The U.S. unemployment rate likely dropped to its pre-pandemic low of 3.5% in April, while job growth moderated to a still brisk pace amid widespread worker shortages, underscoring the challenge the Federal Reserve faces to curb high inflation.
The Labor Department’s closely watched employment report on Friday is also expected to show wages rose solidly last month and highlight the economy’s strong fundamentals despite a drop in gross domestic product in the first quarter.
“Consumers have money to burn and businesses are trying to hire people, but labor shortages are, if anything, getting worse,” said Sung Won Sohn, a finance and economics professor at Loyola Marymount University in Los Angeles. “I think we are seeing the beginning of a wage price spiral, and it is going to be a tough nut to crack, even for the central bank.”
Nonfarm payrolls likely increased by 391,000 jobs last month after rising 431,000 in March, according to a Reuters survey of economists. That would mark a slowdown from the first-quarter average gain of 562,000 jobs per month and snap an 11-month streak of payroll gains in excess of 400,000. Estimates ranged from as low as 188,000 jobs added to as high as 517,000.
The unemployment rate is forecast to drop to 3.5%, which would be the lowest level since February 2020. The jobless rate was at 3.6% in March and has declined by four-tenths of a percentage point this year.
There were a record 11.5 million job openings on the last day of March, which widened the jobs-workers gap to a record 3.4% of the labor force from 3.1% in February.
The Federal Reserve on Wednesday raised its policy interest rate by half a percentage point, the biggest hike in 22 years, and said the U.S. central bank would begin trimming its bond holdings next month. It started raising rates in March. Fed Chair Jerome Powell told reporters “the labor market is extremely tight, and inflation is much too high.”
There are concerns the Fed could raise rates too high and choke off economic growth. Though GDP contracted in the first quarter under the weight of a record trade deficit, domestic demand was strong, with consumer spending picking up and business investment in equipment accelerating.
Some of the anticipated slowdown in payrolls last month would also reflect a seasonal quirk. April is one of the strongest months for job growth, which is normally anticipated by the seasonal adjustment factor, the model that the government uses to strip out seasonal fluctuations from the data.
Payrolls unadjusted for the seasonal fluctuations have generally topped one million in April, with the exception of 2020 when the COVID-19 pandemic was raging.
“The seasonal adjustment factor anticipates strong hiring in April and has, on average, reduced seasonally adjusted employment by 820,000,” said Ryan Sweet, a senior economist at Moody’s Analytics in West Chester, Pennsylvania. “Therefore, we’re assuming another 800,000 drag from the seasonal adjustment factor in April.”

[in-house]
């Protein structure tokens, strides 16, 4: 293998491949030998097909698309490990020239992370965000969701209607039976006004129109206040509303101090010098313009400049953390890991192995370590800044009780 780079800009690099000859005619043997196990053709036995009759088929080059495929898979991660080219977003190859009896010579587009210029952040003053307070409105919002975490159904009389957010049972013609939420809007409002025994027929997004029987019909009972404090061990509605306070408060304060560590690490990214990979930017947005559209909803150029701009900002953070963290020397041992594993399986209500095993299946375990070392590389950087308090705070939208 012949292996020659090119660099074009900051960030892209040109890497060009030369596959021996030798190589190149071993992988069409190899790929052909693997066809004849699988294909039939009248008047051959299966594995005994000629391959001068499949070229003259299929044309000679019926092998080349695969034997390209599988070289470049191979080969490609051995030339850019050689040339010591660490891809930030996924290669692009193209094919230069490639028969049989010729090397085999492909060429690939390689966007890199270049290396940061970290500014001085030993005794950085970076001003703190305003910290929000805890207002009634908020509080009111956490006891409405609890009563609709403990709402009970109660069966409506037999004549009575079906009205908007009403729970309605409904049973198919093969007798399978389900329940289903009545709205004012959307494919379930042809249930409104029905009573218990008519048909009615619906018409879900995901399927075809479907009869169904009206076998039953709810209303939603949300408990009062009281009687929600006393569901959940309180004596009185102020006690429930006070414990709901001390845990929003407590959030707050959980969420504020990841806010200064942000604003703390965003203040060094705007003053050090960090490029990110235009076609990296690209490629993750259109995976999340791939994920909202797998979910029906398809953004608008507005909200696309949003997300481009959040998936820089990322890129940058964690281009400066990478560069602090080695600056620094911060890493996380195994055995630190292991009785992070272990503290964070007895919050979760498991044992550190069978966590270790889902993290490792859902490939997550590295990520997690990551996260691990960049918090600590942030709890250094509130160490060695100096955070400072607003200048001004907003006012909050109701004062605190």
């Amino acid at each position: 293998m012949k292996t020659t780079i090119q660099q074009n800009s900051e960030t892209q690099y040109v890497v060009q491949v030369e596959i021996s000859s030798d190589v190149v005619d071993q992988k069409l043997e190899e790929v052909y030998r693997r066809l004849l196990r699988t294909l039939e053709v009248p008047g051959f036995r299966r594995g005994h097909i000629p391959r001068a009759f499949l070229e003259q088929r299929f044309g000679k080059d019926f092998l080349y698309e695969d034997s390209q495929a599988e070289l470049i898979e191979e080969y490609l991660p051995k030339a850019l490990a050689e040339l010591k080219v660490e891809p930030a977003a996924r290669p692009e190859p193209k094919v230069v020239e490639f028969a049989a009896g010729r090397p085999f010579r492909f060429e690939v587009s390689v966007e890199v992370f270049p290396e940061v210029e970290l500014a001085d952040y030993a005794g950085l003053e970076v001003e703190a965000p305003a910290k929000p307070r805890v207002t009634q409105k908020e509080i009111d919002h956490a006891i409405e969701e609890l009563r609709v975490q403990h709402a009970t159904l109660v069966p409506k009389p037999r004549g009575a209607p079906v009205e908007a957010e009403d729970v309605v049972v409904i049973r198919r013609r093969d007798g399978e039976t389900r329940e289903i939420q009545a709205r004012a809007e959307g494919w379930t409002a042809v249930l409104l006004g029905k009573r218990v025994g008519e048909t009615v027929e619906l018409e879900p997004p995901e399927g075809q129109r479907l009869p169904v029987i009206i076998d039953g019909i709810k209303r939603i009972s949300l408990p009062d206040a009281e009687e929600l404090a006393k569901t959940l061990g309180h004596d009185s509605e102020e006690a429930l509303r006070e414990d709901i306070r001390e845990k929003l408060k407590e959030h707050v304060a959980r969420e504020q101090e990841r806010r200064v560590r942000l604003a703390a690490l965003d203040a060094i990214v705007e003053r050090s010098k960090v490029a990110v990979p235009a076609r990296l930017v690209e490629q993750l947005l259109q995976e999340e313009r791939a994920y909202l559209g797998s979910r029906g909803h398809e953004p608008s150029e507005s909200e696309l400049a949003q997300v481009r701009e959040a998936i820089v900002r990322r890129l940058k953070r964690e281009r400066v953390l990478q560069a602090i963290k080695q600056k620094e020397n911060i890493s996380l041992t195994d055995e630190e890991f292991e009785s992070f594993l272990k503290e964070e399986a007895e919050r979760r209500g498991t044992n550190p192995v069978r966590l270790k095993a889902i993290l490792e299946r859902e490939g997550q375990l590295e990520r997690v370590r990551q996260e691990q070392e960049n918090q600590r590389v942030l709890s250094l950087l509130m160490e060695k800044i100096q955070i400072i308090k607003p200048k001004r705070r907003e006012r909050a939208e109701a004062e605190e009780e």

Growing worker shortages were evident this week in other labor market reports, which all pointed to slower employment gains in April. With the gap between labor demand and supply widening, wages likely maintained their strong growth pace.
Average hourly earnings are forecast to rise 0.4%, matching March’s gain. That would lower the year-on-year increase in wages to a still-robust 5.5% from 5.6% in March. But wage growth could surprise on the upside as the survey period for April’s employment report included the 15th day of the month.
Compensation for American workers logged its largest increase in more than three decades in the first quarter, helping to support domestic demand.
“Following a very strong increase in employment costs in the first quarter, evidence of upward pressures on wages continuing into the second quarter would keep risks tilted towards a more hawkish Fed,” said Veronica Clark, an economist at Citigroup in New York.
Though Powell on Wednesday said a 75-basis-point rate hike was not on the table, some economists believe the Fed could raise its benchmark interest rate above its estimated neutral rate of between 2% and 3%.
Other details of the April employment report likely were strong. The average workweek is expected to have risen to 34.7 hours from 34.6 hours in March. The steady flow of workers back into the labor force also likely continued last month. A total of 722,000 people entered the labor force in February and March.
With annual inflation increasing at its fastest pace in more than 40 years, the rising cost of living is pulling some people who had retired back into the workforce.
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